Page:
The portion of the jaw bone that supports our teeth is known as the alveolar process. Several studies have found that the loss of alveolar bone is linked to an increase in loose teeth (tooth mobility) and tooth loss. Women with osteoporosis are three times more likely to experience tooth loss than those who do not have the disease.
Low bone density in the jaw can result in other dental problems as well. For example, older women with osteoporosis may be more likely to have difficulty with loose or ill-fitting dentures and may have less optimal outcomes from oral surgical procedures.
Osteoporosis and tooth loss are health concerns that affect many older men and women. Osteoporosis is a disease in which the bones become less dense and more prone to fracture. This disease can affect any bone in the body, although the bones in the hip, spine, and wrist are most often affected. In the United States today, 10 million individuals already have osteoporosis and 34 million more have low bone mass, placing them at increased risk for this disease.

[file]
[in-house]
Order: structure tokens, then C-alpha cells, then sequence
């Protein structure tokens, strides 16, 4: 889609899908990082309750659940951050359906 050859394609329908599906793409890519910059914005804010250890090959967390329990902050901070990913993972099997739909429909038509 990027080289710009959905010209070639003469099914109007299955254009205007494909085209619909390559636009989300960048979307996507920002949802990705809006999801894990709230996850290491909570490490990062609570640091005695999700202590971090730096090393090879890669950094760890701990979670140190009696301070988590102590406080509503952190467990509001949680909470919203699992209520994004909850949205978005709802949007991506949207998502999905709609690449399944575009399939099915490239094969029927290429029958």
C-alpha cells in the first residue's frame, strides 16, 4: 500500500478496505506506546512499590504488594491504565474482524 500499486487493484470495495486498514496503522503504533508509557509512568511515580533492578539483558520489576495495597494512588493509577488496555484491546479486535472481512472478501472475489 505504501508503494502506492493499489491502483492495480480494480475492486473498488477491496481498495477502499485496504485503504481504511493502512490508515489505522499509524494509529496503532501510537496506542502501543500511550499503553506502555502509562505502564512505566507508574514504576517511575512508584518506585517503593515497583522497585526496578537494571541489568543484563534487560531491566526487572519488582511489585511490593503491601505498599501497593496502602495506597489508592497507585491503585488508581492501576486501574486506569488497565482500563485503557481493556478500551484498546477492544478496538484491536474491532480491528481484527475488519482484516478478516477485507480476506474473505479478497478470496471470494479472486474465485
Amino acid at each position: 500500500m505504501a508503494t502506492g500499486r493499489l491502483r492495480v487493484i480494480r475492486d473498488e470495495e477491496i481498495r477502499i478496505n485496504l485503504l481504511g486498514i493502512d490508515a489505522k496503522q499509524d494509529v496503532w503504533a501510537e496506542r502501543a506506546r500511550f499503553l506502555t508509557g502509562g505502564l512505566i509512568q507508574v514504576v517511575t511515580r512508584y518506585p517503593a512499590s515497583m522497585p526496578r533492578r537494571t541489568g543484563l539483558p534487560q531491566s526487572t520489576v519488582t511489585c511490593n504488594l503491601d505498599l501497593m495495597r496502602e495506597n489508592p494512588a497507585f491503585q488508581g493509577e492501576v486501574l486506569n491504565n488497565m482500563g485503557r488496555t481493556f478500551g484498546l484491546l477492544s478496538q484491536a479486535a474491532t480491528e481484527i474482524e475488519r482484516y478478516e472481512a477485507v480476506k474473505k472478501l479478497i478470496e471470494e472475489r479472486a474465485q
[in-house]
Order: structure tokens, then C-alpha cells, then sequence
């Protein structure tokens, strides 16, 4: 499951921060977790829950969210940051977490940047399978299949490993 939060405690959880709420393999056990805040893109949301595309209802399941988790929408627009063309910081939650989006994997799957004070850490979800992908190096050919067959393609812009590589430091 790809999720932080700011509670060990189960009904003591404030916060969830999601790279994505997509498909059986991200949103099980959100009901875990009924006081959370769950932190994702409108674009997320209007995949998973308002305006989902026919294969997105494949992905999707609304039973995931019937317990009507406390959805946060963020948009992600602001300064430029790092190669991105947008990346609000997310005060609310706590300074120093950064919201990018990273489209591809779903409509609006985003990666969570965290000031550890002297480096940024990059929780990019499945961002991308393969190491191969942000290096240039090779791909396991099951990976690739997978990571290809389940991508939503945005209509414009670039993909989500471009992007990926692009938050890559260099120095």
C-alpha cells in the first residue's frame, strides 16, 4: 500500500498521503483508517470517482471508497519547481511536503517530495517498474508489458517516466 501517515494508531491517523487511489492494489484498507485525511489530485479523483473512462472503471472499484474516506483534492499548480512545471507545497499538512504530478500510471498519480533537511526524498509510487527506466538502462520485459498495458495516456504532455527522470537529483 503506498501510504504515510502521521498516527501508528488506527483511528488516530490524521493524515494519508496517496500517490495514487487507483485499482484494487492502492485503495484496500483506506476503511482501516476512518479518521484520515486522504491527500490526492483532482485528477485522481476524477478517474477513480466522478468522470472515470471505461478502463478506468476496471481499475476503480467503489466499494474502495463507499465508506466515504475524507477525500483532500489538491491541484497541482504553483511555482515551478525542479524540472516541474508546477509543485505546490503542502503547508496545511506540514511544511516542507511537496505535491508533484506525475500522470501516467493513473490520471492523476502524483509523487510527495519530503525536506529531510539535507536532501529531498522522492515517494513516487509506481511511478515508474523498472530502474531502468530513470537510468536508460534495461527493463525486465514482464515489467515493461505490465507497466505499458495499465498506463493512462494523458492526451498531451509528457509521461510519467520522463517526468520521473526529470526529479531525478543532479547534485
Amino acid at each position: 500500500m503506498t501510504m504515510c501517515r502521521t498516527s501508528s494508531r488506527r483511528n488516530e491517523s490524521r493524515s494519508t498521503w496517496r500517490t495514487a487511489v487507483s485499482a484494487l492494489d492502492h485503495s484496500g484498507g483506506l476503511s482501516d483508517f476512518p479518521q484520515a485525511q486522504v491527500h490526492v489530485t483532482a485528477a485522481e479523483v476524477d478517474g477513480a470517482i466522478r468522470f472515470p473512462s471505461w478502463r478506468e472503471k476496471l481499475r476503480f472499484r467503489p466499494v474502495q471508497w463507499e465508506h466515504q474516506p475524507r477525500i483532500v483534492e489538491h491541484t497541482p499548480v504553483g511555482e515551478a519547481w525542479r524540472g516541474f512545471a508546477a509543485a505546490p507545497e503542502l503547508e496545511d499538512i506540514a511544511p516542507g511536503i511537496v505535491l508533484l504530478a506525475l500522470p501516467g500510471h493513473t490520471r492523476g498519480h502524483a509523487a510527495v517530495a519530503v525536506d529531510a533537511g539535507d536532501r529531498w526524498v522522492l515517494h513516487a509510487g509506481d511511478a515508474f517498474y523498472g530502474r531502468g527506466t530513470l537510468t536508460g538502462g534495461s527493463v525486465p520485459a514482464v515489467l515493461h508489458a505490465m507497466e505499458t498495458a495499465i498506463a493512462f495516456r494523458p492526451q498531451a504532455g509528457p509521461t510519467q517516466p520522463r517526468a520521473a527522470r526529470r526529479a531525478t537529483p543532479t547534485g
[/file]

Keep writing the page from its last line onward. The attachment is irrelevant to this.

Research suggests that there is a link between osteoporosis and bone loss in the jaw. The bone in the jaw supports and anchors our teeth. When the jaw bone becomes less dense, tooth loss can occur. Tooth loss affects approximately one-third of adults 65 years and older.
Research supported by the National Institute of Arthritis and Musculoskeletal and Skin Diseases (NIAMS) suggests that dental x-rays may be used as a screening tool for osteoporosis. Researchers found that dental x-rays were highly effective in distinguishing people with osteoporosis from those with normal bone density.
Since many people see their dentist more regularly then their doctor, dentists are in a unique position to help identify people with low bone density and to encourage them to talk to their doctors about their bone health. Dental concerns that may indicate low bone density include loose teeth, gums detaching from the teeth or receding gums, and ill-fitting or loose dentures.